US20020063577 *16 Ene 200230 May 2002Curtis AbbottProgrammable logic datapath that may be used in a field programmable device
US20020089348 *2 Oct 200111 Jul 2002Martin LanghammerProgrammable logic integrated circuit devices including dedicated processor components
US20020174266 *18 May 200121 Nov 2002Krishna PalemParameterized application programming interface for reconfigurable computing systems
US20020198606 *20 Jun 200226 Dic 2002Takeshi SatouData processing system and control method
US20030154258 *26 Feb 200314 Ago 2003Atsushi KakimotoSystem used in plural information processing devices for commonly using peripheral device in network
US20030154358 *3 Dic 200214 Ago 2003Samsung Electronics Co., Ltd.Apparatus and method for dispatching very long instruction word having variable length
US20040003206 *28 Jun 20021 Ene 2004May Philip E.Streaming vector processor with reconfigurable interconnection switch
US20040054876 *13 Sep 200218 Mar 2004Grisenthwaite Richard RoySynchronising pipelines in a data processing apparatus
US20040117595 *8 Sep 200317 Jun 2004Norris James M.Partitioned vector processing
US20040215593 *8 Ene 200428 Oct 2004Harshvardhan SharangpaniProgrammable processor apparatus integrating dedicated search registers and dedicated state machine registers with associated execution hardware to support rapid application of rulesets to data
US20050044434 *21 Ago 200324 Feb 2005International Business Machines CorporationPower throttling method and apparatus
US20050223193 *31 Mar 20046 Oct 2005Simon KnowlesApparatus and method for control processing in dual path processor
USRE38679 *4 May 200128 Dic 2004Mitsubishi Denki Kabushiki KaishaData processor and method of processing data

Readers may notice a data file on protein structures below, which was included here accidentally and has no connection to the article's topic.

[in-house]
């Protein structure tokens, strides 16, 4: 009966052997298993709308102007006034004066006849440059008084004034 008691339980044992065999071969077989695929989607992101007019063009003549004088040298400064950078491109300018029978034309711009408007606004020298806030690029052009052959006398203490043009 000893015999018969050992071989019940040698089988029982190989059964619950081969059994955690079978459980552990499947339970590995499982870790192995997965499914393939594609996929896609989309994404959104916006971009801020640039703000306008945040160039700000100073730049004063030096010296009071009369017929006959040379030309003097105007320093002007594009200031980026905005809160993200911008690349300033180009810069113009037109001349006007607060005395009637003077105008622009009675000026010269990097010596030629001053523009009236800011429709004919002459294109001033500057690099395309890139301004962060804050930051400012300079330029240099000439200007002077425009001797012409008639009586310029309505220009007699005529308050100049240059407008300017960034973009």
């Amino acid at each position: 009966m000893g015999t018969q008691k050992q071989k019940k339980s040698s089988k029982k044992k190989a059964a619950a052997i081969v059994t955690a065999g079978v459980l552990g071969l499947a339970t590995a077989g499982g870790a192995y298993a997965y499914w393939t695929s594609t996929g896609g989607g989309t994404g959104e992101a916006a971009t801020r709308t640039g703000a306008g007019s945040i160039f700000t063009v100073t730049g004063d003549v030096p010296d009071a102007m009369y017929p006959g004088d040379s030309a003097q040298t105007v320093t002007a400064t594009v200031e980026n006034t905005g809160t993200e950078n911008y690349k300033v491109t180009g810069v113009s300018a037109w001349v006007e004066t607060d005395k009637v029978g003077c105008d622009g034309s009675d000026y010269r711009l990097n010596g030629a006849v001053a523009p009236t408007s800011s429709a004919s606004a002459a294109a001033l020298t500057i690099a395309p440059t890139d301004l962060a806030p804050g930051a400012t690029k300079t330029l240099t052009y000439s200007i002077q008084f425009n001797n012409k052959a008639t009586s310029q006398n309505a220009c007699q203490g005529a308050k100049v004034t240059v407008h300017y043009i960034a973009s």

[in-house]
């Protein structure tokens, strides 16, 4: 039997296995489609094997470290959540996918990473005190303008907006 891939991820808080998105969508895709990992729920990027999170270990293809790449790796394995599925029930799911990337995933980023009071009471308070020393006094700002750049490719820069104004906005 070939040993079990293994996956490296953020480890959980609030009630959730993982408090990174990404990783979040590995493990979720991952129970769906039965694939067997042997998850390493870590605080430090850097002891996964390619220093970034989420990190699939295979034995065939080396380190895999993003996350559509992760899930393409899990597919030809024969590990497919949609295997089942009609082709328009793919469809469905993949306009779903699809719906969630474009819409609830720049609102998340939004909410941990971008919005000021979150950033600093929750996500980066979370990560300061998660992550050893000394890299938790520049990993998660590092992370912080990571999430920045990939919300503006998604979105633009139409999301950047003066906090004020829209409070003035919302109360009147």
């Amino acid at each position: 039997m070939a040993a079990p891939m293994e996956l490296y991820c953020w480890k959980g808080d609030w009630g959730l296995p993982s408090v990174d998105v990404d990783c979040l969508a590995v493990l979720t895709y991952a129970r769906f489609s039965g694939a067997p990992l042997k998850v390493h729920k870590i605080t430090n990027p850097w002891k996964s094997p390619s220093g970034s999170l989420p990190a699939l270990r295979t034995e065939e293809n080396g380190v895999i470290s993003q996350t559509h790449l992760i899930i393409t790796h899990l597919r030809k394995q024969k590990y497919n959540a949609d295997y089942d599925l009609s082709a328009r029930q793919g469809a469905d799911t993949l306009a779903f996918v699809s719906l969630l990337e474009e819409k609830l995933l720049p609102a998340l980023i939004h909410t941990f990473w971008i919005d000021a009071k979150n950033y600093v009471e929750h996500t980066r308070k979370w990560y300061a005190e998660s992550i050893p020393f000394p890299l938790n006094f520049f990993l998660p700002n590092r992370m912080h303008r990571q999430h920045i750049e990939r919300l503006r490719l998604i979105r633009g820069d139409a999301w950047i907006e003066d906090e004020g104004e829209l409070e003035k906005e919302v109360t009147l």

Citada por
Patente citante Fecha de presentación Fecha de publicación Solicitante Título
US7392337 *20 Jul 200724 Jun 2008International Business Machines CorporationSystem, method and storage medium for a memory subsystem command interface
US76690862 Ago 200623 Feb 2010International Business Machines CorporationSystems and methods for providing collision detection in a memory system
US768539228 Nov 200523 Mar 2010International Business Machines CorporationProviding indeterminate read data latency in a memory system
US77211402 Ene 200718 May 2010International Business Machines CorporationSystems and methods for improving serviceability of a memory system
US77653685 Jul 200727 Jul 2010International Business Machines CorporationSystem, method and storage medium for providing a serialized memory interface with a bus repeater
US7844771 *31 Mar 200830 Nov 2010International Business Machines CorporationSystem, method and storage medium for a memory subsystem command interface
US787045923 Oct 200611 Ene 2011International Business Machines CorporationHigh density high reliability memory module with power gating and a fault tolerant address and command bus
US78953741 Jul 200822 Feb 2011International Business Machines CorporationDynamic segment sparing and repair in a memory system
US793411511 Dic 200826 Abr 2011International Business Machines CorporationDeriving clocks in a memory system